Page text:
The Pentagon increasingly views space as the next great battle front. North Korea is flexing its muscle by firing test missiles and developing its nuclear arsenal. And NASA has seeded the private sector with billions of dollars in contracts, as the industry focuses more on small satellite technology.
All which helps explain why Northrop Grumman, one of the nation's largest defense contractors, announced on Monday that it planned to acquire Dulles-based Orbital ATK, by paying $7.8 billion in cash while assuming $1.4 billion in debt.
The surprise move gives Falls Church-based Northrop some sought-after capabilities — from missile defense, to small satellites and even a rocket — allowing it to enter new markets at a time of increased tension globally.
There is “very little overlap” between the two companies, Northrop chief executive Wes Bush said Monday during a conference call with analysts. “Through our combination, customers will benefit from expanded capabilities, accelerated innovation and greater competition in critical global security domains.”
Northrop has long been a leader in the defense industry and is currently developing the B-21 Raider, the long-range stealth bomber, for the Air Force, after beating out a Boeing-Lockheed Martin team for the contract. It manages a large cyber division and works to develop the technology behind autonomous systems and radars, while also building large satellites.
The acquisition, should it be approved by regulators and Orbital ATK’s shareholders, would give Northrop access to Orbital ATK’s small satellite division at a time when the Pentagon, and others, are seeking to put up constellations of small satellites that could beam Internet to remote areas and provide Earth observation capabilities. Orbital also has been developing the technology to service satellites in space, allowing them to operate much longer.
One of Orbital's key areas of expertise is robust missile and missile defense division, an important asset at a time when North Korea recently fired a missile over Japan and is developing its nuclear arsenal.
In the conference call with analysts Monday, Bush said that the acquisition would bolster Northrop Grumman's ability to compete at a time when defense technologies are advancing rapidly, and other nations are catching up to the United States.
“Our nation and our allies are also having to address our missile and missile defense capabilities in news ways, as the technological capacity of our potential adversaries continue to advance,” Bush said.
While North Korea has strengthened its nuclear and ballistic missile capabilities, national security experts are also increasingly worried over China and Russia's ability to challenge the United States' dominance in space.
In recent years, the Air Force has pledged to move more forcefully to defend its assets in space — the communication, GPS and spy satellites that act as its “eyes and ears” above ground. Some in Congress, however, feel that the Pentagon is not moving aggressively enough and has called for the creation of a dedicated Space Corps, a new military branch that would focus exclusively on space.
Whatever happens, Orbital’s expertise building small satellites would better position Northrop.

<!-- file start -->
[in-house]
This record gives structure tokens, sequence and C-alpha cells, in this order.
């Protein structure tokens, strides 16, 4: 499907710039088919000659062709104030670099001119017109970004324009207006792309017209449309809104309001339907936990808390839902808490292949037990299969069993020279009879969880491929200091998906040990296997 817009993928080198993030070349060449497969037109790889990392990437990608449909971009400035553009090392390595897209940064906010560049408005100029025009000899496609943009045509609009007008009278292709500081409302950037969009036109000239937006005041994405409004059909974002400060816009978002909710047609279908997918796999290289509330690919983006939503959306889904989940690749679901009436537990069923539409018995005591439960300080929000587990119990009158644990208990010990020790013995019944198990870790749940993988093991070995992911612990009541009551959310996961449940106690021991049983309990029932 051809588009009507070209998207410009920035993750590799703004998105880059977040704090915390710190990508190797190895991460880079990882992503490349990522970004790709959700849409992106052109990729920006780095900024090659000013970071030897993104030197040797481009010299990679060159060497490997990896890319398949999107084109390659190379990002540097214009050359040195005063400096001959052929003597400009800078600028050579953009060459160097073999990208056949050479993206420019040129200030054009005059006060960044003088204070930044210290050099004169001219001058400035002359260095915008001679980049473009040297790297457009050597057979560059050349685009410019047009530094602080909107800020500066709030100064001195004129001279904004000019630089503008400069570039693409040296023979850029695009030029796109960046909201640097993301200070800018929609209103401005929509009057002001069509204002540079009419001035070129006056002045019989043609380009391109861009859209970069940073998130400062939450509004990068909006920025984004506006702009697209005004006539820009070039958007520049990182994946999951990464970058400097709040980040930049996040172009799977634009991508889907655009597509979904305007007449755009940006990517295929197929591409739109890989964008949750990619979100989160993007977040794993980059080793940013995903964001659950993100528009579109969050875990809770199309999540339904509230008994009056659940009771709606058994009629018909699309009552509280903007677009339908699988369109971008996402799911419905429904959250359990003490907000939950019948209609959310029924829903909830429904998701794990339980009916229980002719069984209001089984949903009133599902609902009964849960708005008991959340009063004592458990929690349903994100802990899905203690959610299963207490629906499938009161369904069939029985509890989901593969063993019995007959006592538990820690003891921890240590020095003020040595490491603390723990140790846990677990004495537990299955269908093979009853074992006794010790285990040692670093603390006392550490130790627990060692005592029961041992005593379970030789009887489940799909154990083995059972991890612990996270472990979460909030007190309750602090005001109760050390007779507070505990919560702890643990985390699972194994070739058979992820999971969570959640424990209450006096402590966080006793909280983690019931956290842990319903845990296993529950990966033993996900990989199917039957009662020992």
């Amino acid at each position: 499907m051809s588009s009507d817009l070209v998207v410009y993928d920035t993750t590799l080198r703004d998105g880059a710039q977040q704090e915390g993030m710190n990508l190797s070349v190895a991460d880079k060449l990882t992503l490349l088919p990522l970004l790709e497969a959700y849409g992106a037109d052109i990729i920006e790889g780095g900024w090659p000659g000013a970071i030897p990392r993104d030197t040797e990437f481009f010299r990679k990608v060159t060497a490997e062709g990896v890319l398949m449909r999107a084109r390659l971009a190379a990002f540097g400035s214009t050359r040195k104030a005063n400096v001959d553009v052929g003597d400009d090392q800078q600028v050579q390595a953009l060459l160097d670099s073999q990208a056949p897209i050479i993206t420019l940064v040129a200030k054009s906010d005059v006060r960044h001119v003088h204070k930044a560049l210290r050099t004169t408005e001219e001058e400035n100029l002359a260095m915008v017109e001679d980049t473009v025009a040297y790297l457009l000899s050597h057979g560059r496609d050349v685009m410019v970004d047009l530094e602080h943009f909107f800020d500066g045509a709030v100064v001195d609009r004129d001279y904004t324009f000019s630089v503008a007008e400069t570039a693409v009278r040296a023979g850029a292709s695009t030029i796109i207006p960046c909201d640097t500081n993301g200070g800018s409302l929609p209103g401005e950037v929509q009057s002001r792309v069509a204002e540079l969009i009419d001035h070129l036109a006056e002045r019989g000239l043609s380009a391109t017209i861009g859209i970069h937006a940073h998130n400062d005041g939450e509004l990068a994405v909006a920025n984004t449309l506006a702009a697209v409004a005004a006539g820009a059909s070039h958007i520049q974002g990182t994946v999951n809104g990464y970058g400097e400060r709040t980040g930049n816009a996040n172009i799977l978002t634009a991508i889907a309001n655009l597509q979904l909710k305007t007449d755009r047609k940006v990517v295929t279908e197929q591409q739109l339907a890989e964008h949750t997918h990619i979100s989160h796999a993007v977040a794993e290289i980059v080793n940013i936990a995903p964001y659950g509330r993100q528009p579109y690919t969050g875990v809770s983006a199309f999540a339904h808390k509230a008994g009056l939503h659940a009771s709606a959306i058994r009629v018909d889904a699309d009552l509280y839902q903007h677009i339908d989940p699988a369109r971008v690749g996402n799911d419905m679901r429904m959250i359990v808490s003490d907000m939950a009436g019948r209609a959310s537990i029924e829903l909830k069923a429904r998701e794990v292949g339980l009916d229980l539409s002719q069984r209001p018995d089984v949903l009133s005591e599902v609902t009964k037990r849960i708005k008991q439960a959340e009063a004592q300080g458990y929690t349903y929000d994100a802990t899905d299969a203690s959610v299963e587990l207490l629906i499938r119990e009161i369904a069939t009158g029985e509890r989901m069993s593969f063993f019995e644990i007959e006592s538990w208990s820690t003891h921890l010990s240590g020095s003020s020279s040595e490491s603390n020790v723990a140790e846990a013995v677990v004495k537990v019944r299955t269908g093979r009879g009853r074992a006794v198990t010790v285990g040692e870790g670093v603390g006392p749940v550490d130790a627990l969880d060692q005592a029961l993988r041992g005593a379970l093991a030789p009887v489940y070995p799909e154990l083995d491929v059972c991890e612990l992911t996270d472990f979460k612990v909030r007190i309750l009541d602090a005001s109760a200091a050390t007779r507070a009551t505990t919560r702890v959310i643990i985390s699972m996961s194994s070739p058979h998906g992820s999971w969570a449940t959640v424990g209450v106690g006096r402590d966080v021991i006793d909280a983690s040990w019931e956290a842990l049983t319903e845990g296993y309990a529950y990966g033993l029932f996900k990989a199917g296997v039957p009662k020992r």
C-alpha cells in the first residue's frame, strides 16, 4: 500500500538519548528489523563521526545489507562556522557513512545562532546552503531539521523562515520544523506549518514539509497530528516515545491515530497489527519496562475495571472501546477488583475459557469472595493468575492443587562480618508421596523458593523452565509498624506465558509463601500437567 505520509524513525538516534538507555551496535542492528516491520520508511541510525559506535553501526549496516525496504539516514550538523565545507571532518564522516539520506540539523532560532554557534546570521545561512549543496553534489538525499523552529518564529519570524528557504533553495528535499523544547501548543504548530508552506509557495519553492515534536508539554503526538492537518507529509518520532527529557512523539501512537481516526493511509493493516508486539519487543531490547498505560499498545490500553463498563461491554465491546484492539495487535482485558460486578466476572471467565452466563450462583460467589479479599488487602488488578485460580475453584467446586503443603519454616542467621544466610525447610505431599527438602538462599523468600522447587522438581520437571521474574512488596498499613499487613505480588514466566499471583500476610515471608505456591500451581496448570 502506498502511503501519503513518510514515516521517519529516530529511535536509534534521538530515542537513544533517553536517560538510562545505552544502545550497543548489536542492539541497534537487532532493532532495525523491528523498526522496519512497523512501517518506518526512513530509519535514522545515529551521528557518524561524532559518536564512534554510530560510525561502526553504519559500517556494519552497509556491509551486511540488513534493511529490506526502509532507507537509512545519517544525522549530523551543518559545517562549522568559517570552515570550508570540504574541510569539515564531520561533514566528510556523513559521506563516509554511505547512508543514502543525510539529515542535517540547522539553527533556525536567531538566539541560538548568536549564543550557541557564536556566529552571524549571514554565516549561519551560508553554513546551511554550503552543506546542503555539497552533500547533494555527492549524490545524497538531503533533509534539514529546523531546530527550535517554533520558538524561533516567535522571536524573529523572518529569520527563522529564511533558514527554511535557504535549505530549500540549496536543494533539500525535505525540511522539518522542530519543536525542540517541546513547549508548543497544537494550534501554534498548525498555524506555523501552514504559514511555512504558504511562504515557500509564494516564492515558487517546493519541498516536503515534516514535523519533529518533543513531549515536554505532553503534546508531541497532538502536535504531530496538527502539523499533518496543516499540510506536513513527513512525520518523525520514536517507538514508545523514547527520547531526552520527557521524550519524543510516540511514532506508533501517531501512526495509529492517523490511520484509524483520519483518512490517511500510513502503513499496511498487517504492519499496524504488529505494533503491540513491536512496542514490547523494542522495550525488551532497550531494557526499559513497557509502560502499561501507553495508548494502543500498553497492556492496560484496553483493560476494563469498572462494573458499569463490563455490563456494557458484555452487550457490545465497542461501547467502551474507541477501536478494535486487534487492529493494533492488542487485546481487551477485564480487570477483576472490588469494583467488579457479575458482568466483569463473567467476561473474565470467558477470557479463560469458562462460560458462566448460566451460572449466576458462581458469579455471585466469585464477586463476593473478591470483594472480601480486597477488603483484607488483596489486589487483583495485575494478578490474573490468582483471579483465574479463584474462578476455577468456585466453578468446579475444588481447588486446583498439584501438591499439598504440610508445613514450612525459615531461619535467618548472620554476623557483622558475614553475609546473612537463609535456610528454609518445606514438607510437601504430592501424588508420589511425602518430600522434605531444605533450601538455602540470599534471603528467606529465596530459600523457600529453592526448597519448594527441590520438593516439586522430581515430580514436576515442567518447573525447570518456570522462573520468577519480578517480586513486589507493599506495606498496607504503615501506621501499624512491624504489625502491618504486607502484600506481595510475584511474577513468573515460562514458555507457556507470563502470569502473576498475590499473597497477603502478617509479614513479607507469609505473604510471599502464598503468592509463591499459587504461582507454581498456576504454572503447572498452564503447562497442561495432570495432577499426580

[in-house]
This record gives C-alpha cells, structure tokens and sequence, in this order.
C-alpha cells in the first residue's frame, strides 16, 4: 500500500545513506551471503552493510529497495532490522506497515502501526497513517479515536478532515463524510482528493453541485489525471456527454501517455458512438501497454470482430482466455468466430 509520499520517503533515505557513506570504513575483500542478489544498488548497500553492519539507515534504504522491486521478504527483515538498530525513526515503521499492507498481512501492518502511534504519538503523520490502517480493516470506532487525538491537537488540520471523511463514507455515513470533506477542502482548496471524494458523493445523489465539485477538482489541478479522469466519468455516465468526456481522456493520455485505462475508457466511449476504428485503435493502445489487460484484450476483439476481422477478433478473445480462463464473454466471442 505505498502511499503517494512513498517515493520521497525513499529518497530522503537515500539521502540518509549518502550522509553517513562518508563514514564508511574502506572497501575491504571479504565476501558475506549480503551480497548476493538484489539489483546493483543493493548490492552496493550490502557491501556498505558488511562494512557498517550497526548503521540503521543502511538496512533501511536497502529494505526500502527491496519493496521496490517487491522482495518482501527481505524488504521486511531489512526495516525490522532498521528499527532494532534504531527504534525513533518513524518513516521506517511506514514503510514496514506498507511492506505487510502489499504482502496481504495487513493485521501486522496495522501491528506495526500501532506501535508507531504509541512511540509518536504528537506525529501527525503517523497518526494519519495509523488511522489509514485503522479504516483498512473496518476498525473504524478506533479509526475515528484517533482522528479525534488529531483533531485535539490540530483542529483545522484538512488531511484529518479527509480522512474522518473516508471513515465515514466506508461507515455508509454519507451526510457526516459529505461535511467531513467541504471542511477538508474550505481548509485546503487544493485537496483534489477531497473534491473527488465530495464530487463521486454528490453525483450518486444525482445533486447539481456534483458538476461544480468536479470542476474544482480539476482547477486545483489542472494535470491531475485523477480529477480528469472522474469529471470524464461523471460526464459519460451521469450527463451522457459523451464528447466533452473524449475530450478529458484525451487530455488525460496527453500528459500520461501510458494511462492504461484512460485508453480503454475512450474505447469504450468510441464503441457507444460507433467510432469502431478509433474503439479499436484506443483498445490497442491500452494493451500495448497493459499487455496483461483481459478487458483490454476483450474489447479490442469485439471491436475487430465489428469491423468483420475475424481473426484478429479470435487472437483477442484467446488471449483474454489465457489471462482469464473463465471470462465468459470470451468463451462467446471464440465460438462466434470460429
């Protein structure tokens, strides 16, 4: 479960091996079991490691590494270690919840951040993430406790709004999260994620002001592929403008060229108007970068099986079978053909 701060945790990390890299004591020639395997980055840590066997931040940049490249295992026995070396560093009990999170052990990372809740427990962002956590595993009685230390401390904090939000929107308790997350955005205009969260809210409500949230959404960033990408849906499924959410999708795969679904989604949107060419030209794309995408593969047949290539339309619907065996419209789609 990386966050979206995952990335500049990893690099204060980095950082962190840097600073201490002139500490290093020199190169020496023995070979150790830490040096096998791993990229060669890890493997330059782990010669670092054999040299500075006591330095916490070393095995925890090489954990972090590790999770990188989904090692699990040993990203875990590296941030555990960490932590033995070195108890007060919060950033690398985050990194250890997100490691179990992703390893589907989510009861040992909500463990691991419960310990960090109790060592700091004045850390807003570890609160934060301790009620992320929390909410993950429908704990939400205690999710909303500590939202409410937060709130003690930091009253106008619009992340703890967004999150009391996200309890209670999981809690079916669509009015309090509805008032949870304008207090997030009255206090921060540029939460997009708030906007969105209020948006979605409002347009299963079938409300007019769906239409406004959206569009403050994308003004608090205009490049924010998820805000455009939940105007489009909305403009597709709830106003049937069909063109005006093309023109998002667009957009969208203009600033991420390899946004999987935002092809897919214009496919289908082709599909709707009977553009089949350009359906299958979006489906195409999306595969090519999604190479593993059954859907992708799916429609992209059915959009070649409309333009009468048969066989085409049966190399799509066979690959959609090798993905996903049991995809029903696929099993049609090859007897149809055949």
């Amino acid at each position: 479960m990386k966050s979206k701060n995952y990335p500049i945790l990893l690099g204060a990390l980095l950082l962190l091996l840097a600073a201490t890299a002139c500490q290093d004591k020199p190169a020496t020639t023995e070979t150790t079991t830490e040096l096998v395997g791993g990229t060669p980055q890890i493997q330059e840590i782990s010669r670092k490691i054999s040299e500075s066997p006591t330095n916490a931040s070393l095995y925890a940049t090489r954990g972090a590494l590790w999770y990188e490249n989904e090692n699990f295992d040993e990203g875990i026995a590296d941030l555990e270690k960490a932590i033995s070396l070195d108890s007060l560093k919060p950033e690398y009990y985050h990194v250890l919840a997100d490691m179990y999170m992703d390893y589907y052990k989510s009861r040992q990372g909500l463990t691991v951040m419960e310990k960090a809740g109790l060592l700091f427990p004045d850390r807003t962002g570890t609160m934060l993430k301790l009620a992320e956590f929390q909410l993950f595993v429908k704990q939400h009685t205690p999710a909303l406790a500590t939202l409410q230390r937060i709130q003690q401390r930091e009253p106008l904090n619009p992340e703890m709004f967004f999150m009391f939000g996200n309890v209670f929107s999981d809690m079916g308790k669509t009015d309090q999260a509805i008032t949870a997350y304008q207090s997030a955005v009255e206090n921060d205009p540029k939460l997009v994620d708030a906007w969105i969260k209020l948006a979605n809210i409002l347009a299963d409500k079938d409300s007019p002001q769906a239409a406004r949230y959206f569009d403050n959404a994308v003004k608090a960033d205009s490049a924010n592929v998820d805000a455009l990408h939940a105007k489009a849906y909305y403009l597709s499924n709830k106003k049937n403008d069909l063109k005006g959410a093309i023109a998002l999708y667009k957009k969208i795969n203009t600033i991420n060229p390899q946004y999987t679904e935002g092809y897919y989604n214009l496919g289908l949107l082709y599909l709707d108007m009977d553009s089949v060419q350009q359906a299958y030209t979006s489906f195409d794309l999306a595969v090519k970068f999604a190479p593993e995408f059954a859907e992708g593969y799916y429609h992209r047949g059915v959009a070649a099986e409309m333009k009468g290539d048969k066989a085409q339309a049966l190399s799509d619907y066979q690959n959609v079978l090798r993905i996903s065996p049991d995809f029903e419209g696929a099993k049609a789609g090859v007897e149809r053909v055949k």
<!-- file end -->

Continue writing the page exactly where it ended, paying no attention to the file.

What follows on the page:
“We can no longer treat space as a permissive environment,” Bush said in the conference call.
Bush balked at providing a definitive answer when asked what new opportunities the merger would position the company for. One analyst took that to mean the company is eyeing classified opportunities, possibly related to government intelligence satellites.
“It was pretty clear that was part of what motivated this deal because of the changes that are looming in military space architecture," said Byron Callan, director at Capital Alpha Partners investment bank. "We’re going from these big bus-sized satellites to smaller distributed systems, so that’s what Orbital ATK is bringing to the party."
Along with Elon Musk’s SpaceX, Orbital ATK also has a contract to supply the International Space Station with cargo. Its Antares rocket and Cygnus spacecraft launch from Wallops Island on Virginia’s eastern shore.
For years, NASA flew its space shuttle to the orbiting station. But has more recently hired private sector companies to ferry cargo there in contracts worth hundreds of millions of dollars.
Orbital ATK also developed the Pegasus rocket, a small rocket that is tethered to the belly of a jet, then “air-launched” to space. It is capable of deploying small satellites, weighing up to 1,000 pounds, to low Earth orbit.
The deal comes on the heel of another major aerospace merger, between United Technologies Corp. and Rockwell Collins. While that was viewed as an effort to strengthen the firms’ position in the commercial market, Monday’s deal would better position Northrop to sell to the Pentagon, NASA and other government agencies.
Still, both mergers suggest that corporations are comfortable making big, risky moves at a time when stock prices are soaring and a business-friendly administration is unlikely to block big mergers, said Richard Aboulafia, an analyst with aerospace-defense consultancy Teal Group.
“Corporations have a lot of cash right now, and we have an administration that is probably going to have a favorable attitude toward these types of deals,” he said. “That's the common thread.”
Orbital ATK has 13,000 employees and a backlog of more than $15 billion in contracts. It was formed in 2015 after the merger of Orbital Sciences and ATK.
Under the deal, Northrop would pay $134.50 a share, a significant premium. On Friday the stock closed at just over $110 a share.
The deal is slated to close in the first half of 2018.